Do you title the book first or wait until after it’s complete?
The title for the next book comes mid to two thirds of the way through the work in progress. I always have a clear indication of where I’m headed.
Is there a message in your novel that you want readers to grasp?
Yes! But it’s up to the reader to find it, and I’m thrilled to say that the readers thus far have found all kinds of DIFFERENT things, which is what I aim for.
Is the book, characters, or any scenes based on a true life experience, someone you know, or events in your own life?
Sure. James Bond creator Ian Fleming said that every fiction he wrote was predicated on fact and I guess I’m the same. There’s some of me in Heuer, which is weird because he’s a dude and not a very nice one. Paging Dr. Freud. (laughs) And of course, the description of the funeral home and that epic back door on the front cover: Weibigand’s is a composite of four real life establishments that no longer exist. I was really driven to get the details down: This was my way of preserving a small bit of mortuary history.
What books/authors have influenced your life?
It’s been a steady progression. When I was little—Dr. Seuss; Green Eggs and Ham, The Sneetches, The Green Pants. Wow. The sounds of the words and how they made me laugh. Seuss gave me permission not only to make up things, but words too. That was huge. Then I went through an Austen period as a teen and there was plenty of Sidney Sheldon and Jacqueline Susanne to go with it. Ha ha. But it was the movie version of the book The Witches of Eastwick that turned me on to Updike, Bellow and especially Kurt Vonnegut. There was an ease and freedom to the words that seemed incredibly authentic; they just screamed “go!” And I liked that. Just go, go, go and don’t stop until you’re done.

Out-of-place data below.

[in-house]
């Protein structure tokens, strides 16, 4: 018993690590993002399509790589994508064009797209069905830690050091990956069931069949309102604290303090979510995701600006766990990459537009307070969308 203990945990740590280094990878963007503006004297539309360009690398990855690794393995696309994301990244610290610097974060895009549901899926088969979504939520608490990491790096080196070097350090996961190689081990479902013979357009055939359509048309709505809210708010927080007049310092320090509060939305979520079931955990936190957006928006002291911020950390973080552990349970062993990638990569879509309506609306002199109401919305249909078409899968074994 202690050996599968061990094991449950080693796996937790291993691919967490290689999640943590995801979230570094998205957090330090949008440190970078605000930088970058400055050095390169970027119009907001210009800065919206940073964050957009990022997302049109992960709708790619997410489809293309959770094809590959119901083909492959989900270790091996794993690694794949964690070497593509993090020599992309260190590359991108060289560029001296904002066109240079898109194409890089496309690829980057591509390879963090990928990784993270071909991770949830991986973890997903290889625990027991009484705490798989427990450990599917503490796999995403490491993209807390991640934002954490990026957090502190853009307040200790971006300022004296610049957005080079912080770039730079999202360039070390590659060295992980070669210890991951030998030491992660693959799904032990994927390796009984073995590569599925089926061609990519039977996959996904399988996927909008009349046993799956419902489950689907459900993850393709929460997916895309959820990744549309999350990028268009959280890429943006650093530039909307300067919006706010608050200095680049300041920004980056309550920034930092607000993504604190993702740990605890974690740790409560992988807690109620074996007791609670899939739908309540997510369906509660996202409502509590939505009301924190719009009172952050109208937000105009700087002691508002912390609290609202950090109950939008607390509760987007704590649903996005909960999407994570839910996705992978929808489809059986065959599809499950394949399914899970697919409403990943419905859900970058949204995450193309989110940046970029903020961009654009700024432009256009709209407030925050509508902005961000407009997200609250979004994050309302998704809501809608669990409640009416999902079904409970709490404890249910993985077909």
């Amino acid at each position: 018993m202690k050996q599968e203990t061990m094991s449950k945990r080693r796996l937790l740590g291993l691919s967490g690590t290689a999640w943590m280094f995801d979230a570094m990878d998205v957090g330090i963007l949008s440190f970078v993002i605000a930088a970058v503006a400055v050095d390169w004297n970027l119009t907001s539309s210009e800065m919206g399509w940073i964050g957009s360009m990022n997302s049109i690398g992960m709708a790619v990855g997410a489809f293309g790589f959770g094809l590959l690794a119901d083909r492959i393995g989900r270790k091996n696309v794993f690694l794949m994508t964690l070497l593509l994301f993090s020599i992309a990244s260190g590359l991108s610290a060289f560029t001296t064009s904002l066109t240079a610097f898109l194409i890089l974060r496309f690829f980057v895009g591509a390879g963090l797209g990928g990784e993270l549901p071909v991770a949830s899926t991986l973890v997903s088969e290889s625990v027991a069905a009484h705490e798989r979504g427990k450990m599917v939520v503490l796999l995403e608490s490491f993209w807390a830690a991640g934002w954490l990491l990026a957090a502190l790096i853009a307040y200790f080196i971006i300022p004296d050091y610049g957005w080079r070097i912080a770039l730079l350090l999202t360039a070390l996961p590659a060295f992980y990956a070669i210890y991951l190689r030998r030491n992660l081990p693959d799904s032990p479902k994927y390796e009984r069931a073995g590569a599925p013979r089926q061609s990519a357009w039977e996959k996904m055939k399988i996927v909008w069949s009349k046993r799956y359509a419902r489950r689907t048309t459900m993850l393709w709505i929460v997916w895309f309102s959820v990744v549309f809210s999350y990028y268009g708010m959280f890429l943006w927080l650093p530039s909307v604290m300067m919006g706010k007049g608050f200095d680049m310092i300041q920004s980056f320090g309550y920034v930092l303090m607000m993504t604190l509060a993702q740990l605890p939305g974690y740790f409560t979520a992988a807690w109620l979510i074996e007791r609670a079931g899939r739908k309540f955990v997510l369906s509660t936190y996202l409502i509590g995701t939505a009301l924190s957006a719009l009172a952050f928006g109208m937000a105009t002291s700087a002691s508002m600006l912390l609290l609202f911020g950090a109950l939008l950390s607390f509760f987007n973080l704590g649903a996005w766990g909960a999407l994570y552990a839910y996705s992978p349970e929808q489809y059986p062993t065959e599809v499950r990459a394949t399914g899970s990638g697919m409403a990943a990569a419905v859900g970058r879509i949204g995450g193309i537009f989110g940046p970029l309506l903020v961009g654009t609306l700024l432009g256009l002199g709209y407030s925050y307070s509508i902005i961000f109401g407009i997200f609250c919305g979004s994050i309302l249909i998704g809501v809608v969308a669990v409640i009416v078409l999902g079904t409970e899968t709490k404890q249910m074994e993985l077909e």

If you had to choose, which writer would you consider a mentor?
Vonnegut with cut ins from Hunter S. Thompson. You see, amid all the fun and frivolity in their writing, there’s a lot of important stuff going on beneath, but it slides past you into your subconscious before you know what’s being done to you. By the time you figure it out, it’s too late. The idea is there, and it keeps you thinking for years. Aspiring to such a skill is mighty lofty and I don’t want to get fat-headed about it, but it would be grand if I could do what they did.
Heuer Lost And Found
A. B. Funkhauser
Genre: Adult, Contemporary, Fiction,
Metaphysical, Paranormal, Dark Humor
Publisher: Solstice Publishing
Date of Publication: April 23, 2015
Number of pages: 237
Word Count: 66,235
Formats available: Electronic, Paper Back
Cover Artist: Michelle Crocker
Unrepentant cooze hound lawyer Jürgen Heuer dies suddenly and unexpectedly in his litter-strewn home. Undiscovered, he rages against god, Nazis, deep fryers and analogous women who disappoint him.